Low Socioeconomic Position Associated With Worse Care at the End of Life
In high-income countries, people with low socioeconomic position are more likely to receive poor quality end-of-life care and die in hospital, according to a large meta-analysis by Joanna Davies of King's College London, and colleagues, published in PLOS Medicine.
Lower socioeconomic position (SEP) is a known risk factor for reduced life expectancy and earlier onset of diseases. In this study, researchers carried out a systematic review of studies that reported an association between any measure of SEP—including income, education, occupation, or housing—and health care received by adults in their last year of life. 209 studies were included in the review, including data on 142 health outcomes in people from North America, Europe, Australia, and Asia.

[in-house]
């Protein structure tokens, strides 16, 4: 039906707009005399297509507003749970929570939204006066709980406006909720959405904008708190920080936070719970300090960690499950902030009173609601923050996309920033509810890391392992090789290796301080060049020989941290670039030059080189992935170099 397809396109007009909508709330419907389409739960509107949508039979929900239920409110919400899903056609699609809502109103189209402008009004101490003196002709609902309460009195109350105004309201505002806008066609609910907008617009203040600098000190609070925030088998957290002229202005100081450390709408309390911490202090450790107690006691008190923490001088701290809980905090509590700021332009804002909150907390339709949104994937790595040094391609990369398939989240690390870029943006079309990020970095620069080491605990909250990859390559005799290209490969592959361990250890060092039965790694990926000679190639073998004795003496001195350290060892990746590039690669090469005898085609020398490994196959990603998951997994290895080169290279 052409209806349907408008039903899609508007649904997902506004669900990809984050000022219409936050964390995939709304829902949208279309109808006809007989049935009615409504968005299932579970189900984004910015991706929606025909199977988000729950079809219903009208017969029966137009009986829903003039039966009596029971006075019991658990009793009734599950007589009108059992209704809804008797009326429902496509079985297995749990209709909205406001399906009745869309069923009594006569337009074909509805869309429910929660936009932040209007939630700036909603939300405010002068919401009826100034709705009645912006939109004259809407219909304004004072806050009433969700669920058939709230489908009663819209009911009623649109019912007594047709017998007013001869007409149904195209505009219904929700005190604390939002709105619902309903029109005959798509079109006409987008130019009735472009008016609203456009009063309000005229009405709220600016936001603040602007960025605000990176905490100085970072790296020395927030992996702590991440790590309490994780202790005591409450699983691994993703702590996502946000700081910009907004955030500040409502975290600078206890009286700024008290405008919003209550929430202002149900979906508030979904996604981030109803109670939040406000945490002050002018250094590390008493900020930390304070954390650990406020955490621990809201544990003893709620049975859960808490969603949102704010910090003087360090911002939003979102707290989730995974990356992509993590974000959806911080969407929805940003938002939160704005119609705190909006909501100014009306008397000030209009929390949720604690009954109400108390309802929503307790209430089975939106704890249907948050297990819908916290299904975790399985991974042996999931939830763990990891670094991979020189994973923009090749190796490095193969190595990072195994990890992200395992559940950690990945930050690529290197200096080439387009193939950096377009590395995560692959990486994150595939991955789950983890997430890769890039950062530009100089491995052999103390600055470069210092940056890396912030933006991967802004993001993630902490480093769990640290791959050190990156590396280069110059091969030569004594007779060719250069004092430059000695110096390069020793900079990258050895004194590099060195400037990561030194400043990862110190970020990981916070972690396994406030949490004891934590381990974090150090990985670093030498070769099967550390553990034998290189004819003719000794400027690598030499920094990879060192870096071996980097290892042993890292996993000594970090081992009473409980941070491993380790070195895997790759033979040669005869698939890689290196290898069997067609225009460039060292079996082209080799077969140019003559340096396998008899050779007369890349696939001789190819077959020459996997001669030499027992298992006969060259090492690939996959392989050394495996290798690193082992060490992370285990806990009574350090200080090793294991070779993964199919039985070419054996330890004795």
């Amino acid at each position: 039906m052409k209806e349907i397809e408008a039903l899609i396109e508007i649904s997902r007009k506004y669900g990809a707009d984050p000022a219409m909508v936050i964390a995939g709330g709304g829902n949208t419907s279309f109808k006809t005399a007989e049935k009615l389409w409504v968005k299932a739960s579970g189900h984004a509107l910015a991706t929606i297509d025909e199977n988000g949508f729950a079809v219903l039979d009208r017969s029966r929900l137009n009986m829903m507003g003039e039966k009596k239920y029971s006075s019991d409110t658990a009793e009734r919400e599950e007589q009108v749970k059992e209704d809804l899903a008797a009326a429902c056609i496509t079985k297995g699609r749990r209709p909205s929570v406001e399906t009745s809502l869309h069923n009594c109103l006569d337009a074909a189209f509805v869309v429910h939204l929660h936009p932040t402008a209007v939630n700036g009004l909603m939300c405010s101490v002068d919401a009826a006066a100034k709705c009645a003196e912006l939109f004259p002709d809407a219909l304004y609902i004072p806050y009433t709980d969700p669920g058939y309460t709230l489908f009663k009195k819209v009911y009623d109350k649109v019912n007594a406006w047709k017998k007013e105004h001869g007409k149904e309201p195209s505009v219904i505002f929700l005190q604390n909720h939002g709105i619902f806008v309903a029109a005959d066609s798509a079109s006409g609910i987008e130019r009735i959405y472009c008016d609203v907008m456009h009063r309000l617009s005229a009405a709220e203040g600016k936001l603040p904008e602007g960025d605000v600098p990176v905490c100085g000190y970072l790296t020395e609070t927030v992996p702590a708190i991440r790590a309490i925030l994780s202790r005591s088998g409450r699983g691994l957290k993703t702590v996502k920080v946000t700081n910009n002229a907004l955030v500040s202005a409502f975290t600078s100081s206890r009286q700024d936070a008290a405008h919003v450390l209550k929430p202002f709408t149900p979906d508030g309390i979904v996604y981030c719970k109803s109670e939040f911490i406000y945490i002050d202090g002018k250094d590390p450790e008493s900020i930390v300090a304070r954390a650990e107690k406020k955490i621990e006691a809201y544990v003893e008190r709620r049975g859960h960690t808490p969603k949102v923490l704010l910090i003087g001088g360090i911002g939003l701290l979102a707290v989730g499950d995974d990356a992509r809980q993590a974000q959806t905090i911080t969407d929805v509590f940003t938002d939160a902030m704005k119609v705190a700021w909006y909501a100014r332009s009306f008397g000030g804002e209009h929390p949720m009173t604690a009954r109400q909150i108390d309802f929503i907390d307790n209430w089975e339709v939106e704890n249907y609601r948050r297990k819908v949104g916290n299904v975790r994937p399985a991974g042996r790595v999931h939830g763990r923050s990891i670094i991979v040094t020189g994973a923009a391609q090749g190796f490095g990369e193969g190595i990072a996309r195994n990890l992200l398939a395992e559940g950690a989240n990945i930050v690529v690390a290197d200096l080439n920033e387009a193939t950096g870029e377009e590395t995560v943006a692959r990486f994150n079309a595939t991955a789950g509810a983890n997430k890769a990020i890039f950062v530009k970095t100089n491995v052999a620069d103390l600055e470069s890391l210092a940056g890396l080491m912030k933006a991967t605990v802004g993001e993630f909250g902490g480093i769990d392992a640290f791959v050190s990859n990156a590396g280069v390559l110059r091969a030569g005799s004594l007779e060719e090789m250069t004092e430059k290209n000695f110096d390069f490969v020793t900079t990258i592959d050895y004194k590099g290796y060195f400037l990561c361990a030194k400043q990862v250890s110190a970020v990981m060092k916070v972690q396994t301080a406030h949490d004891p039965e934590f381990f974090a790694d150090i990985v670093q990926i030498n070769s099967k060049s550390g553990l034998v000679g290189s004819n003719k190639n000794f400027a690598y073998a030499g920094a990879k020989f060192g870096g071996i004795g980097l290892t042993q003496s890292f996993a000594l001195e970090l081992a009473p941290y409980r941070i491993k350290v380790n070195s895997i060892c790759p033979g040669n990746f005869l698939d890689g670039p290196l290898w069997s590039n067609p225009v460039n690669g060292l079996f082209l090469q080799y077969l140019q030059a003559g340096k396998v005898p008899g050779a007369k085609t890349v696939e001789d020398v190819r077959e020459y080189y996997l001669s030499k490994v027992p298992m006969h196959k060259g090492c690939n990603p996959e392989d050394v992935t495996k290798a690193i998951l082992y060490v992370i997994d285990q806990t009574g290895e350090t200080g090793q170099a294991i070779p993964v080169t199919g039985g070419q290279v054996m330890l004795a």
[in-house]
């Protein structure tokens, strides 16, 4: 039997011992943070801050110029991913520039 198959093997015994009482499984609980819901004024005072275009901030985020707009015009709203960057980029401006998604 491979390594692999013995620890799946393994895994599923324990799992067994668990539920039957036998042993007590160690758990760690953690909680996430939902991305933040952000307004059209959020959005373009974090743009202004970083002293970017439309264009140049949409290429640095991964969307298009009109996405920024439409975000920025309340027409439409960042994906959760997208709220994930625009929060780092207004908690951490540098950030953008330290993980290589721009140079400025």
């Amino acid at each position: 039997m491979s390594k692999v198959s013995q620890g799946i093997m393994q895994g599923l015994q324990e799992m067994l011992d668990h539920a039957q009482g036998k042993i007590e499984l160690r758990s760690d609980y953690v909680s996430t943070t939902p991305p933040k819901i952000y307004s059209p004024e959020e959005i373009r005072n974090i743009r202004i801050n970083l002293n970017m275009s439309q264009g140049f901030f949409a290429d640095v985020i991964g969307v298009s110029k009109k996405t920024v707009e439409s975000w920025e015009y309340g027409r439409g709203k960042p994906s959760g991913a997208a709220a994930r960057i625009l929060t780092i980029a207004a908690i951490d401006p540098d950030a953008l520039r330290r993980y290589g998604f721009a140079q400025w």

Compared with people living in the least deprived neighborhoods, those living in the most deprived neighborhoods were more likely to die in the hospital than at home, more likely to receive acute hospital-based care in the last three months of life, and less likely to receive specialist palliative care. The least educated people were also less likely to receive specialist palliative care. Specialist palliative care is known to reduce symptoms and improve wellbeing.
"These findings should stimulate widespread efforts to reduce socioeconomic inequality towards the end of life," the authors say. "We recommend that all research on care received towards the end of life should attempt to account for SEP; end-of-life care interventions should be analyzed for their different effects across the social strata; and the planning and provision of end-of-life care services should consider SEP in local populations."